So, I have been working on this for weeks. Please, let me know what errors or shortcomings I do not see. There usually are some... Also, what you would consider an upgrade on such a table, please share. Thank you!

Best, Indi

EDIT: If the pictures dn´t show, try this  link.

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Connect the grounding clamp (negative) directly to the table top, and have a grounding cable that can be clamped directly to the work.  This way there is no arc being made through the sliding sections of the table, the vise, table top, etc. to the project during the weld.

All locking swivel wheels will allow the table to easily move in any direction. Make the swivel wheels larger rather than smaller. Make the table size so it can go through the apartment door.  Add several GFI electrical outlets directly to the table.

In an apartment, how are you going to deal with the bad air and debris from welding, grinding, plasma cutting, etc?  How are you going to deal with the sparks and fire hazards?  Grinding can throw sparks 25 feet or more.  A CO2 fire extinguisher is suggested so there is less clean up of the fire retardants after it is used.  Put one on the table, and another at the exit door of the apartment.

Will the building owner approve of the welding activity in the apartment ?

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Hello Glenn,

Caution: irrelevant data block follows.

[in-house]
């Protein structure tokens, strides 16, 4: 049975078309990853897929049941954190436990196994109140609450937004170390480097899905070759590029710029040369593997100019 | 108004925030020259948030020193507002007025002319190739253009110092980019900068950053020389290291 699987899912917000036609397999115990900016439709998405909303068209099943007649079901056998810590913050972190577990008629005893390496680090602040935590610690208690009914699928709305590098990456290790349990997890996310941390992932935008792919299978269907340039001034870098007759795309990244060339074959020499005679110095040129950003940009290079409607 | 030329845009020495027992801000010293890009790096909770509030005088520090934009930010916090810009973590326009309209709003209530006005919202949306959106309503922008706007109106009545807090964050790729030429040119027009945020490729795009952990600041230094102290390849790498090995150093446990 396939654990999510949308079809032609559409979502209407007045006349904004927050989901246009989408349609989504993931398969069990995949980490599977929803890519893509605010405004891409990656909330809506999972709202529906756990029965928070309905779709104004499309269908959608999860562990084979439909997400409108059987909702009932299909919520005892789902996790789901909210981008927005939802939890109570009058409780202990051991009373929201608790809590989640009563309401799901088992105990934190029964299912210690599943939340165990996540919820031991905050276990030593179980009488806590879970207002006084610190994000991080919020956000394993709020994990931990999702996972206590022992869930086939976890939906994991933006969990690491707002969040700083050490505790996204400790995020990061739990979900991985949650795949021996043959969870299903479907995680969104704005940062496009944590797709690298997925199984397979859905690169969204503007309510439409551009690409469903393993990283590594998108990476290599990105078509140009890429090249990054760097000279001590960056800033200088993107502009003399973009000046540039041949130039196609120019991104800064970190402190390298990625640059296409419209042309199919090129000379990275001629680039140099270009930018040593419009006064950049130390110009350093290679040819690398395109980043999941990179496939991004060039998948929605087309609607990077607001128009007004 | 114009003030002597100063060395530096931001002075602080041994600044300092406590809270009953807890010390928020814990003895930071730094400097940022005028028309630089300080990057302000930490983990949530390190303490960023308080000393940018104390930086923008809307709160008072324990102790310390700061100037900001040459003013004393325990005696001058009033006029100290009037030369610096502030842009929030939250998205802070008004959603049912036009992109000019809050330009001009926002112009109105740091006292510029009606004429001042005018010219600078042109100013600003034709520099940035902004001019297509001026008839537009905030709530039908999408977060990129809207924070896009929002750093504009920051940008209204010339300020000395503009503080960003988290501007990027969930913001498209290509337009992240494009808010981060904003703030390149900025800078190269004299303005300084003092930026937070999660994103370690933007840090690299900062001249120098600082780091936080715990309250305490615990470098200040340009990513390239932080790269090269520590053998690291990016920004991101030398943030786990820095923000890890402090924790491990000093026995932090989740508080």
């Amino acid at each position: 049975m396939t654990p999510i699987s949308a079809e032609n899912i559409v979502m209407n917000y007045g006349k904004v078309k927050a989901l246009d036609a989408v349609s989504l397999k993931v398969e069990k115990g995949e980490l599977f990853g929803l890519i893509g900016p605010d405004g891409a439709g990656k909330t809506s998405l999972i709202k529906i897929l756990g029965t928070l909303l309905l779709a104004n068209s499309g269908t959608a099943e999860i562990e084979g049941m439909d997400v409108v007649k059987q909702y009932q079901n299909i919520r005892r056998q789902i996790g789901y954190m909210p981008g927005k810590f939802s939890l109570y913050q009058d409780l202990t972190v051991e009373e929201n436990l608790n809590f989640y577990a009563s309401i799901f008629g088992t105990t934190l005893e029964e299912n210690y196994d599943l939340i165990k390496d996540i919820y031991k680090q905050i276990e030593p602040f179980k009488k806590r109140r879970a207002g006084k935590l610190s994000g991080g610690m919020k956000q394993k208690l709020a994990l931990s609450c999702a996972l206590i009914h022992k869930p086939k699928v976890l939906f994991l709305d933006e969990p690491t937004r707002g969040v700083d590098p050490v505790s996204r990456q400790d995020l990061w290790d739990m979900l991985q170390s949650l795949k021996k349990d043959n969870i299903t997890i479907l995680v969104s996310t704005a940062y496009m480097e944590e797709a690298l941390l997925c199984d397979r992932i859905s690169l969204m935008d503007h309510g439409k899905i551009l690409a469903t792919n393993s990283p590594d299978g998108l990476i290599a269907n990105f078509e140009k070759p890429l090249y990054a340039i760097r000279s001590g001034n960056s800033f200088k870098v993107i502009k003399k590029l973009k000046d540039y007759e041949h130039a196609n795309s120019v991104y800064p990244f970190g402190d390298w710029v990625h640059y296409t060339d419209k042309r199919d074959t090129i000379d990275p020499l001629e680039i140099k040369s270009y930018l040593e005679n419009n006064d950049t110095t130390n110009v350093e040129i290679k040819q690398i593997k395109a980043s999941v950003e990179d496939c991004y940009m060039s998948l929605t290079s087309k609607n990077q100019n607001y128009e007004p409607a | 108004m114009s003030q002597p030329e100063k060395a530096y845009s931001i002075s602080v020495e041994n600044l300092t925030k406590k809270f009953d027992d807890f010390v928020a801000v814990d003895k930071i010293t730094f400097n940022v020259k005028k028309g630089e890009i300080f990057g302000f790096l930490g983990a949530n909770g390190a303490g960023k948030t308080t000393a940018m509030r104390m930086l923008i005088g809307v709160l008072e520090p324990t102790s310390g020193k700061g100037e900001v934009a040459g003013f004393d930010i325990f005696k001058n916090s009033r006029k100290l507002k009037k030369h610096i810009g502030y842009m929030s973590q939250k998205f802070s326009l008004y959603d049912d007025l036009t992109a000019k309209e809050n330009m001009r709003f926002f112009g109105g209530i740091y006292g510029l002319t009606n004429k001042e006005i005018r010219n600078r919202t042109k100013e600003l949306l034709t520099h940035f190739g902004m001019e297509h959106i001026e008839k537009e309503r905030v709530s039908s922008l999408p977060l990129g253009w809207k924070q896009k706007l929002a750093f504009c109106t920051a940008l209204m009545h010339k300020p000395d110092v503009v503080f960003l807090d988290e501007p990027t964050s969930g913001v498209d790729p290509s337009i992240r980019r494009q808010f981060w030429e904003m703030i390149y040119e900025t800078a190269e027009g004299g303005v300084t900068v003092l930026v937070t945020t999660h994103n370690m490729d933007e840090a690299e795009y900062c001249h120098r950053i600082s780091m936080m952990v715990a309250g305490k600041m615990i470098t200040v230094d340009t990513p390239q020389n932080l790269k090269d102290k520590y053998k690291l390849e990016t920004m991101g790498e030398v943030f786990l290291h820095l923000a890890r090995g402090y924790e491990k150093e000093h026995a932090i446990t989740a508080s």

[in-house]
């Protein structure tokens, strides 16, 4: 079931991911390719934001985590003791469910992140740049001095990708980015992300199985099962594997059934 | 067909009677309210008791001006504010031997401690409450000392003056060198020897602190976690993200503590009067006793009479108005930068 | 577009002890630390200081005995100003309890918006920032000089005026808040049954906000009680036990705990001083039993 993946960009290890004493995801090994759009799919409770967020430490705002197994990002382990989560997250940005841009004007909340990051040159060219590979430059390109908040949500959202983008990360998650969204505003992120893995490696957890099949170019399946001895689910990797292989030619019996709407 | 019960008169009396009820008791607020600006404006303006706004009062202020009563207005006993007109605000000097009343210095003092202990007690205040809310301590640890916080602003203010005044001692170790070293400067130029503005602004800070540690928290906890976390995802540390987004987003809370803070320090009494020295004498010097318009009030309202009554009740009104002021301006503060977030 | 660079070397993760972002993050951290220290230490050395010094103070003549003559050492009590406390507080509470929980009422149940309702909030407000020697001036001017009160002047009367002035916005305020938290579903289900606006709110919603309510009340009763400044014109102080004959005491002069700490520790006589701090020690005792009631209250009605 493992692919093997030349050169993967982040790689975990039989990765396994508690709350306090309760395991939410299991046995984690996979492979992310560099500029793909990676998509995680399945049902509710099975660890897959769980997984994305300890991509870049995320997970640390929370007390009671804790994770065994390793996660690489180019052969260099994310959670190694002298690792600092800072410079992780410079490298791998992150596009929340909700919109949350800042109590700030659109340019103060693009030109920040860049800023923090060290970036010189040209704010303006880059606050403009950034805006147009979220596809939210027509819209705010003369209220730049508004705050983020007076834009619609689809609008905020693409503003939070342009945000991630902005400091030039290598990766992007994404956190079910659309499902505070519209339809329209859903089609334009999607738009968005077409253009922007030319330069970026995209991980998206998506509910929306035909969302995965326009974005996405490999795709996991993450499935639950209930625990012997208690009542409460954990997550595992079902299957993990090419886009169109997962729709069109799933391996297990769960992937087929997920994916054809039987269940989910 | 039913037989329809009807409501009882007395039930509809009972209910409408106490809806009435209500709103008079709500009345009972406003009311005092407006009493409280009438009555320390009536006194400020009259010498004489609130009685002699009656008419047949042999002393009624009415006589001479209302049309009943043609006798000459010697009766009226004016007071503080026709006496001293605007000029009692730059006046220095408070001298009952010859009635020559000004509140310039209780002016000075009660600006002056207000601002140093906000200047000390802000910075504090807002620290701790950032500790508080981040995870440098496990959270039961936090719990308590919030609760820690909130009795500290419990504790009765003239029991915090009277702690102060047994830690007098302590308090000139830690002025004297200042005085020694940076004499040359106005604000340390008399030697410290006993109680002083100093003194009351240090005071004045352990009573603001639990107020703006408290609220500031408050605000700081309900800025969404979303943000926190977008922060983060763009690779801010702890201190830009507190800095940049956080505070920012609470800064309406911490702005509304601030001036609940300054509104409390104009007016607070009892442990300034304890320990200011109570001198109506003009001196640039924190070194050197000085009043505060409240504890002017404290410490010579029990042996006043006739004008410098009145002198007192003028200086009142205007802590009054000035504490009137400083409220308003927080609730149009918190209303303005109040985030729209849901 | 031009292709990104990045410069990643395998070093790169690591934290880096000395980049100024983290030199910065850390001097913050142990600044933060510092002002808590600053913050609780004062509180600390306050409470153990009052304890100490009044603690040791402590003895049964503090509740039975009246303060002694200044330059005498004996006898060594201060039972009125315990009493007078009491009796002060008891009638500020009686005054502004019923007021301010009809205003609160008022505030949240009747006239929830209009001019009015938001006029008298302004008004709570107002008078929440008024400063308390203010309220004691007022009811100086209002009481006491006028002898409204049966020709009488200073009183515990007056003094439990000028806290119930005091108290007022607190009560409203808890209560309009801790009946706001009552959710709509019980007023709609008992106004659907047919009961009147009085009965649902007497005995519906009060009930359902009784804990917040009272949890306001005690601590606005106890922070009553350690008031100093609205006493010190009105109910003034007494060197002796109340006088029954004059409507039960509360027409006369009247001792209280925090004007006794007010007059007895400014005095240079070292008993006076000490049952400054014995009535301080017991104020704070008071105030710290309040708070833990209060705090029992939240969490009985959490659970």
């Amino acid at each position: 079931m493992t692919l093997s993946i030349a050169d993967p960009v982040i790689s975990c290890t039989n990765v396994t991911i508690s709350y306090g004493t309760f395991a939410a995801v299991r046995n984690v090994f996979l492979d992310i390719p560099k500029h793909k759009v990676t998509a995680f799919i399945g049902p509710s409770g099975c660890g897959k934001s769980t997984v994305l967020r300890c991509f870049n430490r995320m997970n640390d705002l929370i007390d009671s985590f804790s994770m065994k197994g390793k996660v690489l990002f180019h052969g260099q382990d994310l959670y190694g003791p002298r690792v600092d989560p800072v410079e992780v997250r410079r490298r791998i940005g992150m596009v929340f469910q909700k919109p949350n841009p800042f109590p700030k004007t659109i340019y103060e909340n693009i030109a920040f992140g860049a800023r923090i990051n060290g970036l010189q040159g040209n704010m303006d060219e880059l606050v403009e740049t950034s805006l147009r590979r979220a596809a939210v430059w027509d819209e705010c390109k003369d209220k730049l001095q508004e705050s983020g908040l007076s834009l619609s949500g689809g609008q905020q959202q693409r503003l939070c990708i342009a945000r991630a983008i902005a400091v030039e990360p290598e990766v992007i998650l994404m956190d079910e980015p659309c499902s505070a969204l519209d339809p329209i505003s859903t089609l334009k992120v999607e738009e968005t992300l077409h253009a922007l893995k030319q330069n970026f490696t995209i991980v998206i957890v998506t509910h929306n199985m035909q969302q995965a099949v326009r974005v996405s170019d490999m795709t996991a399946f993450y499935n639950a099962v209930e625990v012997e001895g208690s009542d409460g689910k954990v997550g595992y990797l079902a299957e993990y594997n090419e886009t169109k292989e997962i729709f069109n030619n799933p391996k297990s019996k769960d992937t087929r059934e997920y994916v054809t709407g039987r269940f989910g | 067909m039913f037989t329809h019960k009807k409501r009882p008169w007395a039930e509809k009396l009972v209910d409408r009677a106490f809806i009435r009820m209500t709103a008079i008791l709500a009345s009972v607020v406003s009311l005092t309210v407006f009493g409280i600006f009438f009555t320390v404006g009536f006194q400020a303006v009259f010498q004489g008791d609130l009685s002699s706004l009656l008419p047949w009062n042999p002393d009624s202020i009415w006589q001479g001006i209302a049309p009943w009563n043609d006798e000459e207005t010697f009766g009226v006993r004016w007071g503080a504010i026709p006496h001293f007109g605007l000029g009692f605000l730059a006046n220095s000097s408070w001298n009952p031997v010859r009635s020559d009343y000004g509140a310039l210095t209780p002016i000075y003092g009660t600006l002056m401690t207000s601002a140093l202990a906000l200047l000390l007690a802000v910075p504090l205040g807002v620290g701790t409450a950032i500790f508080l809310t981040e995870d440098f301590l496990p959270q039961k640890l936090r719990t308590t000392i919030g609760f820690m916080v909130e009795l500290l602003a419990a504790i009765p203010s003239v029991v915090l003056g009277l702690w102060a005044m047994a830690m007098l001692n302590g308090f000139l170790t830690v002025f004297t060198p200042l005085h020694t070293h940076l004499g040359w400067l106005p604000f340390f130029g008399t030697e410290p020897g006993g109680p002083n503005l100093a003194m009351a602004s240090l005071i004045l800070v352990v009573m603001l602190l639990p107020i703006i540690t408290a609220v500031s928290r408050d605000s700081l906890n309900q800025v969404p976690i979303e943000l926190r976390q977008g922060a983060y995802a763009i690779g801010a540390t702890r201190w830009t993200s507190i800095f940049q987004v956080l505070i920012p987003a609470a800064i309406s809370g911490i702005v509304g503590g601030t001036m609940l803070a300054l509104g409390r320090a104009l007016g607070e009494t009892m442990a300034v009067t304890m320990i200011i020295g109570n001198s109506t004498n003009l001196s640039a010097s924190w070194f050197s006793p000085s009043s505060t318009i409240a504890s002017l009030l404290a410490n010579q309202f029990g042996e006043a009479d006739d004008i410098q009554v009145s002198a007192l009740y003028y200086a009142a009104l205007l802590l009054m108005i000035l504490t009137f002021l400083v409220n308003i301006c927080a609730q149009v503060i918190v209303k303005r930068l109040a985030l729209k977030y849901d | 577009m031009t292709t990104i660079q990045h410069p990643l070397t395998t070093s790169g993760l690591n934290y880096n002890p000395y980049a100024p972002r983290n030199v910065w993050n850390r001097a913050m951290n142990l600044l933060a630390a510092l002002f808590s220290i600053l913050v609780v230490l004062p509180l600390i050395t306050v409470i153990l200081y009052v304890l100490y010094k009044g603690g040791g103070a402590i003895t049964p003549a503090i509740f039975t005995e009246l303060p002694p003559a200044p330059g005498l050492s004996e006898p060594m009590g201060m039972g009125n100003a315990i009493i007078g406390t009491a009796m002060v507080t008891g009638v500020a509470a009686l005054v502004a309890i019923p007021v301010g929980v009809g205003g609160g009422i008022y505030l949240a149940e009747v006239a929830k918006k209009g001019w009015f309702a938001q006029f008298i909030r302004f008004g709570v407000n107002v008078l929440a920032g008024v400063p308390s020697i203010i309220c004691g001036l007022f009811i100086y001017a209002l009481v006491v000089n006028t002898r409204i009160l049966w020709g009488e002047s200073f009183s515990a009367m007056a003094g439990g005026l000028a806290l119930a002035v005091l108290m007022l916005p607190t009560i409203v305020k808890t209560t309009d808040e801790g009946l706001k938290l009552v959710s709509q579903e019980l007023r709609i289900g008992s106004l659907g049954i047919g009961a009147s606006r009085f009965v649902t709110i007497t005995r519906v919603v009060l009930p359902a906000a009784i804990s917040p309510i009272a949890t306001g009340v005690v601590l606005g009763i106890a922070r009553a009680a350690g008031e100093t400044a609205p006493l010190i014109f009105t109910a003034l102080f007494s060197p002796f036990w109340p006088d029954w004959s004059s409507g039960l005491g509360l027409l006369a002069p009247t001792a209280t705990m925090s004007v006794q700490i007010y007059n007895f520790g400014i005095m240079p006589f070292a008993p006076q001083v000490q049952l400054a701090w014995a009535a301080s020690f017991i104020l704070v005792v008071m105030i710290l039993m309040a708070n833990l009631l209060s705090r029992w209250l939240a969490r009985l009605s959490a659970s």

thank your kindly for the tips! I never would have thought about arcs in the sliding sections until it were too late. Also, I like the circuit breakers. German wall sockets are all secured with rather sensitive breakers, but meh..why not double on it. Adds a factor of curiosity to the build :)

37 minutes ago, Glenn said:

In an apartment, how are you going to deal with the bad air and debris from welding, grinding, plasma cutting, etc?  How are you going to deal with the sparks and fire hazards?  Grinding can throw sparks 25 feet or more. 

I never ever do any grinding, welding or cutting without my trusty mask. Never have. Thus, if the smoke takes a minute to clear the apartement, I´m fine with it. So far I´ve only tried self-shielded FCAW, to forgo the gas bottles and cut down in expenses. I plan to move on to TIG, that seems to be a lot cleaner overall. Debris? Just like my every-other-day-wiping the floor. Should be setup in a suitable corner, sure.

 

37 minutes ago, Glenn said:

Will the building owner approve of the welding activity in the apartment ?

But it´s true. Larger welding operations and using an angle grinder for whatever are impractical and usually impolite in apartments. Now I can rely on a basement to do that. Later...I´ll see.

I am building for the future here, since I do not plan on staying where I am. And I need a workbench for all things one can with no trouble do in living spaces anyway. Once I have a proper, own garage or workshop, I will move all the projects there and only require one work table. So why not build it up to the task right away?